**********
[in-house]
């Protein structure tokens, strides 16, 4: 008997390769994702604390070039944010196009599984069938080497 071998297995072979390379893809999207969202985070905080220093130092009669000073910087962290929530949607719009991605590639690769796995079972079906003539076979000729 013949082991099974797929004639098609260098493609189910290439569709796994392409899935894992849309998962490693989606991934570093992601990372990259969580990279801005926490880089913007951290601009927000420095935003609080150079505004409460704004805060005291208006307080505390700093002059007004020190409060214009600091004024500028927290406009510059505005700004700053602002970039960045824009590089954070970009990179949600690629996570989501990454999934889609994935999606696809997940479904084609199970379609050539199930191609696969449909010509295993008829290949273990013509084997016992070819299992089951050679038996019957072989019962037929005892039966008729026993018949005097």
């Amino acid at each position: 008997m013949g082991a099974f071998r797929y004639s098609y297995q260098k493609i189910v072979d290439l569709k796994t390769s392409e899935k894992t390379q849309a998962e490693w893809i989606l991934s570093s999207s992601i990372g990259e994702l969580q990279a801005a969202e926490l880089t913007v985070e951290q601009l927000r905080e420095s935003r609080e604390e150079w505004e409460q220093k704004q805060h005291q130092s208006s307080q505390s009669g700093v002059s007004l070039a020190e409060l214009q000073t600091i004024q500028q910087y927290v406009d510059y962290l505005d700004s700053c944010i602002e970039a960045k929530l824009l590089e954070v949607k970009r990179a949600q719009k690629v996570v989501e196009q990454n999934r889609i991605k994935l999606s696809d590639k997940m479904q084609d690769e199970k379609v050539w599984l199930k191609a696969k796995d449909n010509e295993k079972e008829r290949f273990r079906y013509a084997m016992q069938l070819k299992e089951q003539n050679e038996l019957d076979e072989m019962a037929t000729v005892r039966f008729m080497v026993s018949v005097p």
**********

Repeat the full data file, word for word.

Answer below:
[in-house]
């Protein structure tokens, strides 16, 4: 008997390769994702604390070039944010196009599984069938080497 071998297995072979390379893809999207969202985070905080220093130092009669000073910087962290929530949607719009991605590639690769796995079972079906003539076979000729 013949082991099974797929004639098609260098493609189910290439569709796994392409899935894992849309998962490693989606991934570093992601990372990259969580990279801005926490880089913007951290601009927000420095935003609080150079505004409460704004805060005291208006307080505390700093002059007004020190409060214009600091004024500028927290406009510059505005700004700053602002970039960045824009590089954070970009990179949600690629996570989501990454999934889609994935999606696809997940479904084609199970379609050539199930191609696969449909010509295993008829290949273990013509084997016992070819299992089951050679038996019957072989019962037929005892039966008729026993018949005097």
């Amino acid at each position: 008997m013949g082991a099974f071998r797929y004639s098609y297995q260098k493609i189910v072979d290439l569709k796994t390769s392409e899935k894992t390379q849309a998962e490693w893809i989606l991934s570093s999207s992601i990372g990259e994702l969580q990279a801005a969202e926490l880089t913007v985070e951290q601009l927000r905080e420095s935003r609080e604390e150079w505004e409460q220093k704004q805060h005291q130092s208006s307080q505390s009669g700093v002059s007004l070039a020190e409060l214009q000073t600091i004024q500028q910087y927290v406009d510059y962290l505005d700004s700053c944010i602002e970039a960045k929530l824009l590089e954070v949607k970009r990179a949600q719009k690629v996570v989501e196009q990454n999934r889609i991605k994935l999606s696809d590639k997940m479904q084609d690769e199970k379609v050539w599984l199930k191609a696969k796995d449909n010509e295993k079972e008829r290949f273990r079906y013509a084997m016992q069938l070819k299992e089951q003539n050679e038996l019957d076979e072989m019962a037929t000729v005892r039966f008729m080497v026993s018949v005097p």